Big Data Hot Job: Data Engineer

Big data teams need data engineers as well as data scientists, says Trifacta's CTO. Here's how to distinguish between the two.

Jeff Bertolucci, Contributor

September 10, 2014

3 Min Read
Sean Kandel

10 Big Data Online Courses

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It's been said many times that the key to a successful big data strategy is to hire a team of data-savvy individuals, each with a particular skill set, rather than trying to find a single data scientist adept at multiple disciplines, including computer science, mathematics, and domain expertise.

Make sure one of your hires is a data engineer, said Sean Kandel, cofounder and chief technical officer of Trifacta, a big data software startup whose data transformation platform enables less technical users to quickly visualize and analyze large and varied data sets. Trifacta's business partners in the Hadoop space include Cloudera, Hortonworks, and Tableau Software.

In a phone interview with InformationWeek, Kandel explained how the role of data engineer is essential to the success of an organization's big data effort. To understand what a data engineer does, it's important to distinguish the position from that of data scientist.

"In many companies, the data engineer is responsible for setting up systems and processes that other data workers -- including in many cases data scientists -- need to use and rely on to be successful to work with data,"  said Kandel.

[Can your Excel-wielding staffers slice through data? See Analytics For All, No Data Scientists Needed.]

A lot of the data engineer's work is focused on building out systems, architectures, and platforms. 

"The data engineer will look at [ways] to take insights and operationalize them so that you can have day-to-day impacts on your business," Kandel said.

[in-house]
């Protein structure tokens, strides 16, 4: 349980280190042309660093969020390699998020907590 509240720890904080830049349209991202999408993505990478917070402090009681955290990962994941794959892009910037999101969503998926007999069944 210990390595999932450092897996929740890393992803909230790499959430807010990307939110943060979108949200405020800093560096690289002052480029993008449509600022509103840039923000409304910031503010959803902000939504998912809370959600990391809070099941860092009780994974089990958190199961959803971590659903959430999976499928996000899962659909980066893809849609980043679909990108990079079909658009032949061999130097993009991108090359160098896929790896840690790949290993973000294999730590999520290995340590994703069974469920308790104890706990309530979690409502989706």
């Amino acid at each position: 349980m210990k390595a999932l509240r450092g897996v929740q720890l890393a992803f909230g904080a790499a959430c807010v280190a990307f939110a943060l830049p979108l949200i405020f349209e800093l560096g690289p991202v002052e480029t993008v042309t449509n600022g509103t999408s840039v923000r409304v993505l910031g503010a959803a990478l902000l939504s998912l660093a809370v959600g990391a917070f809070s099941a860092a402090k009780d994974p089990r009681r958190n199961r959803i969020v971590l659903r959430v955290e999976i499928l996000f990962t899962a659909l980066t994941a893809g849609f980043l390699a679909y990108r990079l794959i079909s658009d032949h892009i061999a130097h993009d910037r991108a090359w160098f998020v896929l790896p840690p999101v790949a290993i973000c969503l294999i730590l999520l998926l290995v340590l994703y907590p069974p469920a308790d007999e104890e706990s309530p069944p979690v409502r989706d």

He added: "In a lot of organizations, data engineers are oftentimes responsible for finding data that's relevant for analysis... in a way that's meaningful and suitable for that specific task." In addition, they're in charge of integrating data from a variety of sources.

Data scientists often have engineering backgrounds, too, but their work is generally geared toward discovering new insights or building models. A data scientist sometimes fills the role of data engineer as well, although that approach may not deliver the best ROI.  

On a data science team, however, individual roles aren't always set in stone. Team members may perform duties based on their individual skills, background, availability, and other factors.

"A lot of times it's fairly fluid," Kandel said. "You see teams of people working together" rather than performing rigidly defined tasks.

Trifacta's data transformation tools are designed to help simplify the data engineer's job of culling relevant data from a number of different sources, he added.

"A lot of times that's still done today through writing code and scripting languages like Pig, Hive, or Python. Our tools enable data engineers to quickly perform those types of data transformations in a much more visual, graphical interface, while still getting all of the benefits, such as scale, that you'd get by writing code by hand."

Then again, a data scientist may be handling these tasks instead.

"In some organizations you'll see data scientists perform things that might be done [elsewhere] by data engineers," Kandel said. "But when you look across an organization -- at all of the different use cases and how quickly use cases for data are popping up -- it really requires a dedicated team or role that's focused on enabling multiple end users to work with data quickly."

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About the Author(s)

Jeff Bertolucci


Jeff Bertolucci is a technology journalist in Los Angeles who writes mostly for Kiplinger's Personal Finance, The Saturday Evening Post, and InformationWeek.

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